Entertainment Weekly Scholarship supports media students

It’s a bit of an understatement to say that the people who put ENTERTAINMENT WEEKLY together are enthusiastic about, well, entertainment. But we also have a long-standing commitment to nurturing creativity in the arts. From our ongoing sponsorship of the Sundance Film Festival to our own editorial internship program, EW supports the development of new talent. This year, in keeping with this mission, we’ve initiated a special scholarship program for students of film and television at four leading universities across the country: New York University, the Rhode Island School of Design, the University of California at Los Angeles, and the University of Southern California. Recipients were selected, based on merit and financial need, by a faculty committee at each school. I’m pleased to present the first winners:

Laurie H. Hutzler is finishing her M.F.A. in screenwriting from UCLA (she also holds a degree in law). She is editing her first short film, Killing Song, which she wrote and directed. ”The scholarship was a real boost,” Hutzler says. ”Any time someone picks you out of the crowd, it gives you confidence in your work.”

Amy Elliott, 27, applied her scholarship to her graduate film studies at USC. She’s currently developing an educational TV program for children. ”This type of support is invaluable,” says Elliott. ”Now that I have a budget, I can spend more time focused on my work. It’s a godsend.”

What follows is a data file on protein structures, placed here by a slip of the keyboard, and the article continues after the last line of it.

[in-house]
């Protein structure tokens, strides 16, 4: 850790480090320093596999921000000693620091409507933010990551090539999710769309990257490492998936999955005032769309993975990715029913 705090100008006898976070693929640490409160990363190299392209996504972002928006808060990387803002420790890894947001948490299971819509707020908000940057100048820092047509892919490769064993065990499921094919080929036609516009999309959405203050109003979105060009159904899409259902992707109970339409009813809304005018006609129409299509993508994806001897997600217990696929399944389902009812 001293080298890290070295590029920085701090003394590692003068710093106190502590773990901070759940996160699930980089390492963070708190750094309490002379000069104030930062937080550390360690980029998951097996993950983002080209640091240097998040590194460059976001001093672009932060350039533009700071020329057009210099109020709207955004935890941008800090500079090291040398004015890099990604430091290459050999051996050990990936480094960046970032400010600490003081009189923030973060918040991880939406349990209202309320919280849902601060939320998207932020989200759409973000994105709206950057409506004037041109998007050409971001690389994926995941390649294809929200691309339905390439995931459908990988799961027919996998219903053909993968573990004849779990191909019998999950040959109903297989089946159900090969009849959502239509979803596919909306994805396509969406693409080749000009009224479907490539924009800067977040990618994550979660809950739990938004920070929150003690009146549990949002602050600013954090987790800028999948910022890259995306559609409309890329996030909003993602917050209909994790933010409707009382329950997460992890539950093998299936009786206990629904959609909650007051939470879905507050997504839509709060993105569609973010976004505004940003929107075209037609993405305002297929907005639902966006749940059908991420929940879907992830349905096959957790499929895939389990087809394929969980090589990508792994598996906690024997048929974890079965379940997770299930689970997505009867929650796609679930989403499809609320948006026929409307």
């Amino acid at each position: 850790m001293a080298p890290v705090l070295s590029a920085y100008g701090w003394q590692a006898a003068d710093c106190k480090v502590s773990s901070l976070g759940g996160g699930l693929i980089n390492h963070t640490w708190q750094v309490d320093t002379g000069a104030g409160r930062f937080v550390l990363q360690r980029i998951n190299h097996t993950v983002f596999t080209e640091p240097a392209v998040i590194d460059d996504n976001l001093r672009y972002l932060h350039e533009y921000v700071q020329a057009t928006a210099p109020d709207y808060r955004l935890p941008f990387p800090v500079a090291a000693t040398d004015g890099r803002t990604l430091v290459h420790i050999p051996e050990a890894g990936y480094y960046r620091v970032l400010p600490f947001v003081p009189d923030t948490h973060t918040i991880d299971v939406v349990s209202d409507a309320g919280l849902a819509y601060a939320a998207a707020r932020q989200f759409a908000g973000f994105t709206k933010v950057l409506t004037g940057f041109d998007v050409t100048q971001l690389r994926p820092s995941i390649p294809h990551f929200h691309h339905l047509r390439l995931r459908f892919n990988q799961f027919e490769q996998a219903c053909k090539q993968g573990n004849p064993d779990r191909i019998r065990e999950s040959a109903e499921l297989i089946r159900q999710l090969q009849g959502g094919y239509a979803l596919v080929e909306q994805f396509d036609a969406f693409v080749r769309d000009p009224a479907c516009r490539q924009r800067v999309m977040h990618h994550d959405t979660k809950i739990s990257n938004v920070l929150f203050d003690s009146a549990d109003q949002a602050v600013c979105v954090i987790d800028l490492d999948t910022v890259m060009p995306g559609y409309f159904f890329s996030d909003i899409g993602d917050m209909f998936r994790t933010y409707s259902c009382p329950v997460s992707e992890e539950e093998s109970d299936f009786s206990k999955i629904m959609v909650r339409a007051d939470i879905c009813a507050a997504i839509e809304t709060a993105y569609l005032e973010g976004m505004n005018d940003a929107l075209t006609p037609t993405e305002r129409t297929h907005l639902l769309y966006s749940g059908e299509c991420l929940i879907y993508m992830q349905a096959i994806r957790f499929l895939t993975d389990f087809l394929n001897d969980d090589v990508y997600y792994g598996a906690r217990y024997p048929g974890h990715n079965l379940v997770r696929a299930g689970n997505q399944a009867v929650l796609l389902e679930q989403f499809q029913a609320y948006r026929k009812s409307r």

Catherine McCarthy, 29, a grad student at NYU’s film school, is completing her master’s thesis, a short film about family life. The scholarship, she says, was ”extremely helpful. It’s difficult to get funding, especially for short narrative films. If there were more programs like this, it would give the industry more incentive to support short films.”

Gregg Watt, 30, a RISD film student, is finishing his documentary about South Africa’s political and social conflicts. ”We don’t get to know the people who live next door, much less on the other side of the world,” Watt says. ”Filmmaking makes that possible.”

We congratulate these recipients. EW is honored to support their promising careers. We hope this program helps talented students turn their visions into reality. And who knows, maybe someday you’ll see these names in another part of this magazine.